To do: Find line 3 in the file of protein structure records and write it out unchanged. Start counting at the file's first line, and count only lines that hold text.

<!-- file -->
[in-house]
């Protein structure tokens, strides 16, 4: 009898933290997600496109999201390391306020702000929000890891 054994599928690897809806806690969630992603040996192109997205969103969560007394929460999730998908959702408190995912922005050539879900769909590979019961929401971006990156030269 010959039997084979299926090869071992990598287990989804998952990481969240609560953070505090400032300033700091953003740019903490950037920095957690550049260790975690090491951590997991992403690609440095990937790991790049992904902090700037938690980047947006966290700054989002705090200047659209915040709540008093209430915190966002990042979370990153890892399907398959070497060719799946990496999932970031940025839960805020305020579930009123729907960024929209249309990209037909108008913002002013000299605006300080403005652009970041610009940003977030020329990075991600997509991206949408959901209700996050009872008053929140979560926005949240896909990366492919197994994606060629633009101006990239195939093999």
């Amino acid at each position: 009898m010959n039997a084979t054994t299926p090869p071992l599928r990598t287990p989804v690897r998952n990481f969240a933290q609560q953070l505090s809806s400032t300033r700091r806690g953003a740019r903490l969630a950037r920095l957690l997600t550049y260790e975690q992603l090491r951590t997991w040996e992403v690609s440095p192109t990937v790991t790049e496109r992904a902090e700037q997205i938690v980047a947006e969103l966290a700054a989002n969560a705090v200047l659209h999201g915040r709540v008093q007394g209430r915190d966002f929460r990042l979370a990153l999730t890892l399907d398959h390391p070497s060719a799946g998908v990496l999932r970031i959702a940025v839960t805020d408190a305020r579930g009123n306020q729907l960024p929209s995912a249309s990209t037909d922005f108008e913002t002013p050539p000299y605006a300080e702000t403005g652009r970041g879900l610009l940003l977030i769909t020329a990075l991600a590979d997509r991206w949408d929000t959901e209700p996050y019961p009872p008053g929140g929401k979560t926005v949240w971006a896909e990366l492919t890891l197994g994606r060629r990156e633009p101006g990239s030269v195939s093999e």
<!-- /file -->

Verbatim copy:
């Amino acid at each position: 009898m010959n039997a084979t054994t299926p090869p071992l599928r990598t287990p989804v690897r998952n990481f969240a933290q609560q953070l505090s809806s400032t300033r700091r806690g953003a740019r903490l969630a950037r920095l957690l997600t550049y260790e975690q992603l090491r951590t997991w040996e992403v690609s440095p192109t990937v790991t790049e496109r992904a902090e700037q997205i938690v980047a947006e969103l966290a700054a989002n969560a705090v200047l659209h999201g915040r709540v008093q007394g209430r915190d966002f929460r990042l979370a990153l999730t890892l399907d398959h390391p070497s060719a799946g998908v990496l999932r970031i959702a940025v839960t805020d408190a305020r579930g009123n306020q729907l960024p929209s995912a249309s990209t037909d922005f108008e913002t002013p050539p000299y605006a300080e702000t403005g652009r970041g879900l610009l940003l977030i769909t020329a990075l991600a590979d997509r991206w949408d929000t959901e209700p996050y019961p009872p008053g929140g929401k979560t926005v949240w971006a896909e990366l492919t890891l197994g994606r060629r990156e633009p101006g990239s030269v195939s093999e």